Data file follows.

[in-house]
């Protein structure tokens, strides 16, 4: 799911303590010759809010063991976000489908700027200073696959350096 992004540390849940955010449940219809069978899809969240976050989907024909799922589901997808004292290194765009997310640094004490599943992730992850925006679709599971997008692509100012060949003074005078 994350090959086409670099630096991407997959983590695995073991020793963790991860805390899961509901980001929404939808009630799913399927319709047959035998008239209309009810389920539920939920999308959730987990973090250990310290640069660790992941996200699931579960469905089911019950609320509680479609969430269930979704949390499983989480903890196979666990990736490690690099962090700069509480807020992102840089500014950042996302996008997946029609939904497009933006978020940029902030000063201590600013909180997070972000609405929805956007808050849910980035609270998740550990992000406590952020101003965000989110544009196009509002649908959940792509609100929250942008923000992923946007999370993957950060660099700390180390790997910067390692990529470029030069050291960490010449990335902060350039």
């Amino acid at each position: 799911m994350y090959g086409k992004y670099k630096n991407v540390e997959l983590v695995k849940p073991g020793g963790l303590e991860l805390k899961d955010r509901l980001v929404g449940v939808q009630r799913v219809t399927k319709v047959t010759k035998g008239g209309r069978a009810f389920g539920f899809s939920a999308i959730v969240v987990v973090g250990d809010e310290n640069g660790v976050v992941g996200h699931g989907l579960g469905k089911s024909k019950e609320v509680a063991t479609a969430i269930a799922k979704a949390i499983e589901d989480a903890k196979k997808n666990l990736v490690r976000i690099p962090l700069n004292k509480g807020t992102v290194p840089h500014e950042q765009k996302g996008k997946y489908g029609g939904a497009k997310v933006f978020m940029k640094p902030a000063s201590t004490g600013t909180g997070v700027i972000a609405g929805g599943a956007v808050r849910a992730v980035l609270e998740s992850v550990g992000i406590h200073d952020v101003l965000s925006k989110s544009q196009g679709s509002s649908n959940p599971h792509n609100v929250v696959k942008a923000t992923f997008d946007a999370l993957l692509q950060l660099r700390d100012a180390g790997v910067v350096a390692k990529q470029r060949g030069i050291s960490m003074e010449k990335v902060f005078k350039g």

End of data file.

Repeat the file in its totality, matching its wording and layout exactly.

[in-house]
């Protein structure tokens, strides 16, 4: 799911303590010759809010063991976000489908700027200073696959350096 992004540390849940955010449940219809069978899809969240976050989907024909799922589901997808004292290194765009997310640094004490599943992730992850925006679709599971997008692509100012060949003074005078 994350090959086409670099630096991407997959983590695995073991020793963790991860805390899961509901980001929404939808009630799913399927319709047959035998008239209309009810389920539920939920999308959730987990973090250990310290640069660790992941996200699931579960469905089911019950609320509680479609969430269930979704949390499983989480903890196979666990990736490690690099962090700069509480807020992102840089500014950042996302996008997946029609939904497009933006978020940029902030000063201590600013909180997070972000609405929805956007808050849910980035609270998740550990992000406590952020101003965000989110544009196009509002649908959940792509609100929250942008923000992923946007999370993957950060660099700390180390790997910067390692990529470029030069050291960490010449990335902060350039």
């Amino acid at each position: 799911m994350y090959g086409k992004y670099k630096n991407v540390e997959l983590v695995k849940p073991g020793g963790l303590e991860l805390k899961d955010r509901l980001v929404g449940v939808q009630r799913v219809t399927k319709v047959t010759k035998g008239g209309r069978a009810f389920g539920f899809s939920a999308i959730v969240v987990v973090g250990d809010e310290n640069g660790v976050v992941g996200h699931g989907l579960g469905k089911s024909k019950e609320v509680a063991t479609a969430i269930a799922k979704a949390i499983e589901d989480a903890k196979k997808n666990l990736v490690r976000i690099p962090l700069n004292k509480g807020t992102v290194p840089h500014e950042q765009k996302g996008k997946y489908g029609g939904a497009k997310v933006f978020m940029k640094p902030a000063s201590t004490g600013t909180g997070v700027i972000a609405g929805g599943a956007v808050r849910a992730v980035l609270e998740s992850v550990g992000i406590h200073d952020v101003l965000s925006k989110s544009q196009g679709s509002s649908n959940p599971h792509n609100v929250v696959k942008a923000t992923f997008d946007a999370l993957l692509q950060l660099r700390d100012a180390g790997v910067v350096a390692k990529q470029r060949g030069i050291s960490m003074e010449k990335v902060f005078k350039g």